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I am writing a Java-based web server monitor application that should be able to detect whenever a user browse, in a certain time frame, a given set of pages in a particular order. To this end, I am using the Esper library. I am having some doubts about the best formulation of the query.

I first declared an 'Access' object used to store all the information of the HTTP requests reaching my web server. Whenever a new request is issued to the server, a new Access object is instantiated and sent, as an event, to the EPL processing core.

Suppose I want to track all users who browse page A, page B and, then, page C. Which is the optimal approach for dealing with a case like this? Do I need to perform several joins, one for each transition, like in the following example?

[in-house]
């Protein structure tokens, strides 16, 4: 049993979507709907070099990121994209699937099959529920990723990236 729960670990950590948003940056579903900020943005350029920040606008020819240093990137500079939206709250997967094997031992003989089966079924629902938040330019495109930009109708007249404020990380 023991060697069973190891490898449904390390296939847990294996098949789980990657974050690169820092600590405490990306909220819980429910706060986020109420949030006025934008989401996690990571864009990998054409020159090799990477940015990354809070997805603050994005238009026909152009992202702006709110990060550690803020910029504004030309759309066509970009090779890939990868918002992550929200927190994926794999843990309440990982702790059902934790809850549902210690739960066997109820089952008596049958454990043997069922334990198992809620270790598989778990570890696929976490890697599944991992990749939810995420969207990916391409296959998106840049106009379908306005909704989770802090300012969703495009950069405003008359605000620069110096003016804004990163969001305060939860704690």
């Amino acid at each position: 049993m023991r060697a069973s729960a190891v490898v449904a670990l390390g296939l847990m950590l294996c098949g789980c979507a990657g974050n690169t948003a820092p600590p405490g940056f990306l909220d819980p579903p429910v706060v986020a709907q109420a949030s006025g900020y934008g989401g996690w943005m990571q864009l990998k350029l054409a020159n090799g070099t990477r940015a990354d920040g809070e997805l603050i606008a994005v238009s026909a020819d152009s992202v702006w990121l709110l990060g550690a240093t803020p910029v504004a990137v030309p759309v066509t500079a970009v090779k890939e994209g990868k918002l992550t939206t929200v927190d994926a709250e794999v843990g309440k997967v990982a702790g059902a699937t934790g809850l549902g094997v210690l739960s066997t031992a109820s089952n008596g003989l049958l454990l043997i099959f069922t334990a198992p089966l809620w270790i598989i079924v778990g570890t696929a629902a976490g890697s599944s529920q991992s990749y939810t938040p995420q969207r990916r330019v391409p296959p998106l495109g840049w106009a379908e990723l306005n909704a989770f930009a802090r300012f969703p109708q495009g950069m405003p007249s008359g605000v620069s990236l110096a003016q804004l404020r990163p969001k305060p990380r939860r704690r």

select * from Access(request='GET /A HTTP/1.1').win:time(30 sec) as a1,
Access(request='GET /B HTTP/1.1').win:time(30 sec) as a2, 
Access(request='GET /C HTTP/1.1').win:time(30 sec) as a3
where a1.IP=a2.IP AND a2.IP=a3.IP
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up vote 0 down vote accepted
select * from pattern[ every
    a=pageA ->
    b=pageB(a.IP=b.IP) ->
    c=pageC(a.IP=b.IP and c.IP=b.IP) within timer.interval(30s)];

Hope this may help if you want to get in specific order.

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Thank you, it worked! – Umberto Nov 30 '12 at 13:49

Use a join when the order is undefined, i.e. the user can browse A/B/C in any order.

Use a pattern (either EPL or regular-expression based match recognize) to detect a specific order.

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